"I find the real magic of Singh-Ray filters comes by using them in combination. In this image of a placid section of the Frio River in Central Texas. I had my work cut out for me. The water was extremely still at this point in the river and less than two feet deep. The stones in the river bottom were beautiful, but the reflected sky blocked most of their color and detail. I first tried using a standard circular polarizer, but the blue color cast it produced stole all the warmth of the scene and darkened the trees to the right and left so that little detail was visible.

"When I switched to my LB Warming Polarizer, it immediately cut through the glare on the water and brought out the beautiful yellows and greens in the scene. By adjusting the degree of polarization, I was able to make the water almost perfectly transparent in the foreground but gradually becoming reflective in the middle-ground. This allowed the river stones to dominate the image without losing the beautiful reflections of the trees. It also added some much needed contrast to the white clouds and blue sky in the background. The final step was to hold my 2-stop soft-step graduated neutral density filter to balance the foreground and background exposure. This resulted in an image which required very little post processing before printing."

You can see more of Jeff's work at his blog Serious Amateur Photography and learn about his Texas Landscape Safari traveling workshop next spring. Jeff is also hard at work on his first book, Hill Country Landscapes, to be published this December.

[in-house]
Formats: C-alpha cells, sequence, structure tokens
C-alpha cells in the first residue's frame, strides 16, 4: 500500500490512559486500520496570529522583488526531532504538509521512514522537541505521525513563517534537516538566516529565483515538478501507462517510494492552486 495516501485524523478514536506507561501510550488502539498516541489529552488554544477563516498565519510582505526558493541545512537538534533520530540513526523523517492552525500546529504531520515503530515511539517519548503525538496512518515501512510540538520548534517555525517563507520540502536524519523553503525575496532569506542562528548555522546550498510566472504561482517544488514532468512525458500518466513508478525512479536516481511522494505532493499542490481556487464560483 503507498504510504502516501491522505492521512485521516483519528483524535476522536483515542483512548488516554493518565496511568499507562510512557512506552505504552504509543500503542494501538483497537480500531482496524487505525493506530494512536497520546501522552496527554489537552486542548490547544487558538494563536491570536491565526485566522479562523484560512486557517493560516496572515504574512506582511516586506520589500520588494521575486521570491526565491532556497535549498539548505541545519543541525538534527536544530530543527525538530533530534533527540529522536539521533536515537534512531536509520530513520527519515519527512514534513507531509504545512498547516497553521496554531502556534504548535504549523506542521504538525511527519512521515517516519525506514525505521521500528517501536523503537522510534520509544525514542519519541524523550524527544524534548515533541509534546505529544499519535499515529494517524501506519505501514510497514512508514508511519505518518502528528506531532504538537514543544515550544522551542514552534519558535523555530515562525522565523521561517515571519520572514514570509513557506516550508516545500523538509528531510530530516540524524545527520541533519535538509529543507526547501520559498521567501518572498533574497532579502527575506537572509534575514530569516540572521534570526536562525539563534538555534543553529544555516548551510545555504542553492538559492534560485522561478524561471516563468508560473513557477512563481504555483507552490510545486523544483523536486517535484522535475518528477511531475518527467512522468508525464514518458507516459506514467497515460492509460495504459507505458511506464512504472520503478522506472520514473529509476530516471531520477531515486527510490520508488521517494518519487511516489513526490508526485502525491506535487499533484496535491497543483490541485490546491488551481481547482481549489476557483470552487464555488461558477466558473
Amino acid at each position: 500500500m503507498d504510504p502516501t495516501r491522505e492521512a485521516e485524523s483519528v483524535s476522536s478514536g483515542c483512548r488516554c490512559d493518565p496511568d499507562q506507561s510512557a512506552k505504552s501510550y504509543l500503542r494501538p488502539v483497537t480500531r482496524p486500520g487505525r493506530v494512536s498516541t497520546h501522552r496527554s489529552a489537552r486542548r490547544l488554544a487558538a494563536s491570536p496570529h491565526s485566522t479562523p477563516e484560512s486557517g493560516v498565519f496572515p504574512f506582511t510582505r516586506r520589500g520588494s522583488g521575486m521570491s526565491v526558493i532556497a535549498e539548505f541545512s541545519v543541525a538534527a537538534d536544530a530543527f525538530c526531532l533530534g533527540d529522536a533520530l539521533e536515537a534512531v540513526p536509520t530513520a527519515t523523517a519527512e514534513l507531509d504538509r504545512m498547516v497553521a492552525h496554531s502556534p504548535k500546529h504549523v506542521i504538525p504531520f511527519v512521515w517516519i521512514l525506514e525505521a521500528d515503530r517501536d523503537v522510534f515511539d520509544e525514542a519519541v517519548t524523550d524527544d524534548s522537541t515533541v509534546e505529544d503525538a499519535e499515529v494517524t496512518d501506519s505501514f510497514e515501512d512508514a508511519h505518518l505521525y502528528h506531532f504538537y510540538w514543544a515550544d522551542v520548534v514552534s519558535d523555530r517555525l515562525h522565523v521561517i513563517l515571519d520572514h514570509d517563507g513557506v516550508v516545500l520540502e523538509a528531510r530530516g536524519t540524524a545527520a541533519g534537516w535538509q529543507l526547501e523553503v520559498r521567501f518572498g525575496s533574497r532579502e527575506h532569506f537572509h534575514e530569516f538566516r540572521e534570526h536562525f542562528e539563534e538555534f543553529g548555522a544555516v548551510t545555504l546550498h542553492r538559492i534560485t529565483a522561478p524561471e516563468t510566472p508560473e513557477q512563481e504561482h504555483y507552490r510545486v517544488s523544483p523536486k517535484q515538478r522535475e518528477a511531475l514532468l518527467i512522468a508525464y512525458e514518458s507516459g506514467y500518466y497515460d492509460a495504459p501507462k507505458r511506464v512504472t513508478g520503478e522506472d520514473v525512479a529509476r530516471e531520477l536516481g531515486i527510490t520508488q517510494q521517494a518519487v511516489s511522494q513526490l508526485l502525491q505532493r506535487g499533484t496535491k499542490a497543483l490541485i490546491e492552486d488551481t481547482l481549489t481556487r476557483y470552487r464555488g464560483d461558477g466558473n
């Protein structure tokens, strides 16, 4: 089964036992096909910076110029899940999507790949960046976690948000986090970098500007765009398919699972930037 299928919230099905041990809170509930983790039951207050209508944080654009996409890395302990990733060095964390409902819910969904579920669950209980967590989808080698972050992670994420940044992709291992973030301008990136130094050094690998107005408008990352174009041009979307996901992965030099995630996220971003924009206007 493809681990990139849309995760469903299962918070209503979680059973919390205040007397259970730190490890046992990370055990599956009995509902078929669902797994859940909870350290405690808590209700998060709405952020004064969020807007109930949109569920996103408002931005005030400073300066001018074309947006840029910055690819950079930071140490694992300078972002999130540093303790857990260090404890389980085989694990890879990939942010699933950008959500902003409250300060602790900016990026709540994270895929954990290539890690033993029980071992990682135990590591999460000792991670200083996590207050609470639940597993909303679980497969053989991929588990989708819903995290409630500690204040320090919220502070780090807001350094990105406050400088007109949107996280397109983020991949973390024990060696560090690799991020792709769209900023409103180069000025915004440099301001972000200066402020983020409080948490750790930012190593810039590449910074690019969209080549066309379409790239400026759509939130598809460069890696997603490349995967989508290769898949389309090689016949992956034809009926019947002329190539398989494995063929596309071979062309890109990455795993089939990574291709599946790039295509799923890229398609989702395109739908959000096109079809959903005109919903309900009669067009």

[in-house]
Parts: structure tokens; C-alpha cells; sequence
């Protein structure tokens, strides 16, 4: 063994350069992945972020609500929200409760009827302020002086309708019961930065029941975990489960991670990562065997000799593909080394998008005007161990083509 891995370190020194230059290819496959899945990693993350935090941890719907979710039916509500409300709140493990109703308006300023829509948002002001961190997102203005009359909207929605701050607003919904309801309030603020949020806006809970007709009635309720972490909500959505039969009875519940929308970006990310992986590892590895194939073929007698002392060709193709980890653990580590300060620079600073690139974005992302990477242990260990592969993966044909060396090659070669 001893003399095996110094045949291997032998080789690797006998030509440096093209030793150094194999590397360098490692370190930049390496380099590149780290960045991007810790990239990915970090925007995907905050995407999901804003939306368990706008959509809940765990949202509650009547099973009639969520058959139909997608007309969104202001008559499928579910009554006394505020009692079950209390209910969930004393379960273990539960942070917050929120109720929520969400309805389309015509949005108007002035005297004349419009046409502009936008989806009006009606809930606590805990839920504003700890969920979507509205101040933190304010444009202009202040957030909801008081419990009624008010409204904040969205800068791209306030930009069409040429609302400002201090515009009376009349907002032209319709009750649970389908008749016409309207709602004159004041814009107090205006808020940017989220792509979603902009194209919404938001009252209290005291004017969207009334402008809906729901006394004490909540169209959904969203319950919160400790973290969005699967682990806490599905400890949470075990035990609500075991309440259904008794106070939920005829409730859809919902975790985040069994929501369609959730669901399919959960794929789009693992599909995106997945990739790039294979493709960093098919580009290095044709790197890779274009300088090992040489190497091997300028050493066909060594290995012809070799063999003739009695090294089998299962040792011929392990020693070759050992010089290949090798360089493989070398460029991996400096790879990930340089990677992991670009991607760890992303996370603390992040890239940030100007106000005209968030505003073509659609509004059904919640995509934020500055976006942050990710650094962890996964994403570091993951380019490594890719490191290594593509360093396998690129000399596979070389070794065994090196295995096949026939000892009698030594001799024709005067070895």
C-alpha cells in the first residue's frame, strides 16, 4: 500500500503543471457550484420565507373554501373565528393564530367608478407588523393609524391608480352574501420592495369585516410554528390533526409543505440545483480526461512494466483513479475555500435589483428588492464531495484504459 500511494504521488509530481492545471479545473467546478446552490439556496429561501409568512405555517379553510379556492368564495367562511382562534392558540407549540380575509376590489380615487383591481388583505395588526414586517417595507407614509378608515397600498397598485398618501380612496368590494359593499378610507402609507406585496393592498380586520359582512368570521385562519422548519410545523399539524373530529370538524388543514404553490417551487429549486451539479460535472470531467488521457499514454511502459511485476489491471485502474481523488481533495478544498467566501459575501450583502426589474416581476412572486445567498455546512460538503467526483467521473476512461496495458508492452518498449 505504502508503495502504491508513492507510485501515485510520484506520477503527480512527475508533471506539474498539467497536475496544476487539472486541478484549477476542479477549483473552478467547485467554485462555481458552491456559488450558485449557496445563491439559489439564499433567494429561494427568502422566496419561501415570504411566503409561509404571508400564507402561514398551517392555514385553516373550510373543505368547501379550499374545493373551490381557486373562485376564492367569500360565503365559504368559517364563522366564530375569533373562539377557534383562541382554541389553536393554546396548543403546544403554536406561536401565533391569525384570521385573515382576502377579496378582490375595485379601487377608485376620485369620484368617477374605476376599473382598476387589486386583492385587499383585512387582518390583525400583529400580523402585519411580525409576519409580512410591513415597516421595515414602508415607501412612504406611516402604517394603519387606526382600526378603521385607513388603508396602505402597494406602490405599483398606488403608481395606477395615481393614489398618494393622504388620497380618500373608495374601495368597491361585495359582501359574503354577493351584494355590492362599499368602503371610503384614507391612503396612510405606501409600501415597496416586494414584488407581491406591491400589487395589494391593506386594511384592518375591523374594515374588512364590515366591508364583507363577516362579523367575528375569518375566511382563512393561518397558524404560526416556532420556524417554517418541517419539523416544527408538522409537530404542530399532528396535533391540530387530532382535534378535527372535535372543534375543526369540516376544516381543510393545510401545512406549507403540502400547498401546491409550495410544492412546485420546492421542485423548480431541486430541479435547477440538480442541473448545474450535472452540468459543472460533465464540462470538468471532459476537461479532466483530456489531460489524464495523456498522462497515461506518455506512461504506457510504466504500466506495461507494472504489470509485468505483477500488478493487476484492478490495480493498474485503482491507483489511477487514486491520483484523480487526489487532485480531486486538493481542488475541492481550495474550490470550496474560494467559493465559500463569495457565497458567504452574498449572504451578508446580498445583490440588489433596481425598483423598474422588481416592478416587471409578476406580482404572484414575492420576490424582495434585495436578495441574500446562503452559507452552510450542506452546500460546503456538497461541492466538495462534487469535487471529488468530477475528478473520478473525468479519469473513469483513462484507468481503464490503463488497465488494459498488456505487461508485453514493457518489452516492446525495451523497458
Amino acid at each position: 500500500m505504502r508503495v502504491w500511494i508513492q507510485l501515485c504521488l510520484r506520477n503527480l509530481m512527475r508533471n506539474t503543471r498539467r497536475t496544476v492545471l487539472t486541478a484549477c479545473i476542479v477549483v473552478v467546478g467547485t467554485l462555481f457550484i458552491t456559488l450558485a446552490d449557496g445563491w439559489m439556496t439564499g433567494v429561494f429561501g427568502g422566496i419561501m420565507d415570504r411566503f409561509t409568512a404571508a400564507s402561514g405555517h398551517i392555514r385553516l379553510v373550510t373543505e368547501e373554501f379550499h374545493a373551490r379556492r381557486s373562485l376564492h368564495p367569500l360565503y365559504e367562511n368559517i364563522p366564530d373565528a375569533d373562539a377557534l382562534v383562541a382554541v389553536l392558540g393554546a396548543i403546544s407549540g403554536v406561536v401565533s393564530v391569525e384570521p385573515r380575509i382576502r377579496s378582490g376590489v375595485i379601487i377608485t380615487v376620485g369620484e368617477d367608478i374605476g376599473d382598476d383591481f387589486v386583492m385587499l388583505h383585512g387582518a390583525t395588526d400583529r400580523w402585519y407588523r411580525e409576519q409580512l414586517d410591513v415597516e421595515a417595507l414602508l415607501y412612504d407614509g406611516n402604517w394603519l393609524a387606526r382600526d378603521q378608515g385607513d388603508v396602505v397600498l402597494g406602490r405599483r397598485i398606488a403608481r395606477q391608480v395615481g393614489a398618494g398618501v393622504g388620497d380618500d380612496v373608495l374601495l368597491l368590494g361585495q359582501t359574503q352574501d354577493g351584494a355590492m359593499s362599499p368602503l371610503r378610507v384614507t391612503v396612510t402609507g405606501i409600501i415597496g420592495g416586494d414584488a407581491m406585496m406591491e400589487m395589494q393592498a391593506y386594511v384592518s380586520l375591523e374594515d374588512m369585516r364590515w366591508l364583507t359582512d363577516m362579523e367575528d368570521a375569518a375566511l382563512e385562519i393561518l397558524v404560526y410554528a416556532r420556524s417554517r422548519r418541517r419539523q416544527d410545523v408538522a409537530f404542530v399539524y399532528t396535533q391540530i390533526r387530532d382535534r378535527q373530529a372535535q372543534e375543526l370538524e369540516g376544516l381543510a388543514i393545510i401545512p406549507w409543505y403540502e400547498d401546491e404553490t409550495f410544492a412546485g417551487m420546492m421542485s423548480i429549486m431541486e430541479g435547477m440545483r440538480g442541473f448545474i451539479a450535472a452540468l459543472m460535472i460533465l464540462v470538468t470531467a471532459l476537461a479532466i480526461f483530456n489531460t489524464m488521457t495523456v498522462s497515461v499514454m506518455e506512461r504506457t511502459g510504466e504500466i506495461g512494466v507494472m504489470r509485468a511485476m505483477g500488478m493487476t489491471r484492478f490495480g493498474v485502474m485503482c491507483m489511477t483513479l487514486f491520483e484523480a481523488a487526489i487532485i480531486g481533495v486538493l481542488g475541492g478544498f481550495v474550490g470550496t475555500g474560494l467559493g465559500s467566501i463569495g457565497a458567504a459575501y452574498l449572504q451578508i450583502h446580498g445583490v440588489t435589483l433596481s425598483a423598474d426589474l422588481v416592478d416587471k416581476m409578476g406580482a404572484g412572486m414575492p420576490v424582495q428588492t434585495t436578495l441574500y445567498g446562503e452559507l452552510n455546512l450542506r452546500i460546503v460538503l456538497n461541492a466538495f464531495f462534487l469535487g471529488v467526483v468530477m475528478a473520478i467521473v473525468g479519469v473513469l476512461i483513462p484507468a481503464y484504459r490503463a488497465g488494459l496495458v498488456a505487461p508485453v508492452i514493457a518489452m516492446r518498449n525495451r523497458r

Tuesday, November 24, 2009

Having the right filter at the right time is too important to ignore

In the past year, outdoor photographer Matt Wade has traveled to Tanzania, Hawaii, Utah, Oregon, Washington, and many locations in his home state of Colorado. "Each of these locations," says Matt, "has its own unique challenges for landscape photography, and each requires lots of planning, patience, and good fortune to be at the right place at the right time. I’m always conscious of the effort and expense involved in getting to a particular location -- the time, money and sometimes my own personal safety. That’s why I prepare, as much as possible, to maximize my chances of getting good images from a location that I may never get the chance to visit again. And that's also why Singh-Ray filters are an essential part of the gear I take into the field. They allow me greater flexibility to make interesting images -- even when weather and light conditions are less than ideal. I don't ever want to be shooting outdoors without my filters in hand.

"The photo above was taken on a day recently spent in Rocky Mountain National Park at the prime of fall color. With a full-time job and numerous other responsibilities to work around, this would be the only day I had to shoot while the autumn leaves were still on the trees. Unfortunately, it was very windy. All of the aspen trees swayed violently in the wind as their leaves fell to the ground. I first tried using my LB ColorCombo, but the trees were moving too fast for me to stop them and still get the depth of field I wanted. Instead, I decided to try accentuating the movement of the trees. I pulled out my thin-mount Vari-N-Duo filter and screwed it on to my Tokina 11-16mm lens. I used the built-in polarizer of the Vari-N-Duo to darken the sky and bring out the colors of the foliage and I cranked up the neutral density ring so I could slow the shutter enough to capture the trees moving in the wind. The effect of the blurring aspen leaves looks almost impressionistic against the dark blue sky. It was a great example of Singh-Ray filters saving the day when weather conditions made things difficult.